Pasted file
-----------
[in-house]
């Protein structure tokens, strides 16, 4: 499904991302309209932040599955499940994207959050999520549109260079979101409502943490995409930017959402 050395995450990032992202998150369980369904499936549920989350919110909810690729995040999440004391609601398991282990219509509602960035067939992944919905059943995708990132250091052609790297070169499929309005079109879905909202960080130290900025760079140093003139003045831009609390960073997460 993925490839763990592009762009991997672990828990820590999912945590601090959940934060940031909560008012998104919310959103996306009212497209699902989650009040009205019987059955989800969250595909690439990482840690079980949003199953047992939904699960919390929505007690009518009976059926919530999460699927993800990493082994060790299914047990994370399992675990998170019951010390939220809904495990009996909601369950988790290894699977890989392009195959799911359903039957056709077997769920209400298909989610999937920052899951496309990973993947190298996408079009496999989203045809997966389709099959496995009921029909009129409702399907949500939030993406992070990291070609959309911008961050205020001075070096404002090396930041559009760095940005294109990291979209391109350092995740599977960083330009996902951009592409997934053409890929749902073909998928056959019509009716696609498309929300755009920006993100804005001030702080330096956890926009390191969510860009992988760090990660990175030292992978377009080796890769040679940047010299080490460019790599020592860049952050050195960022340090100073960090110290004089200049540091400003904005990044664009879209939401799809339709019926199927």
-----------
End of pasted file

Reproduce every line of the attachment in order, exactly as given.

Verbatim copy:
[in-house]
């Protein structure tokens, strides 16, 4: 499904991302309209932040599955499940994207959050999520549109260079979101409502943490995409930017959402 050395995450990032992202998150369980369904499936549920989350919110909810690729995040999440004391609601398991282990219509509602960035067939992944919905059943995708990132250091052609790297070169499929309005079109879905909202960080130290900025760079140093003139003045831009609390960073997460 993925490839763990592009762009991997672990828990820590999912945590601090959940934060940031909560008012998104919310959103996306009212497209699902989650009040009205019987059955989800969250595909690439990482840690079980949003199953047992939904699960919390929505007690009518009976059926919530999460699927993800990493082994060790299914047990994370399992675990998170019951010390939220809904495990009996909601369950988790290894699977890989392009195959799911359903039957056709077997769920209400298909989610999937920052899951496309990973993947190298996408079009496999989203045809997966389709099959496995009921029909009129409702399907949500939030993406992070990291070609959309911008961050205020001075070096404002090396930041559009760095940005294109990291979209391109350092995740599977960083330009996902951009592409997934053409890929749902073909998928056959019509009716696609498309929300755009920006993100804005001030702080330096956890926009390191969510860009992988760090990660990175030292992978377009080796890769040679940047010299080490460019790599020592860049952050050195960022340090100073960090110290004089200049540091400003904005990044664009879209939401799809339709019926199927």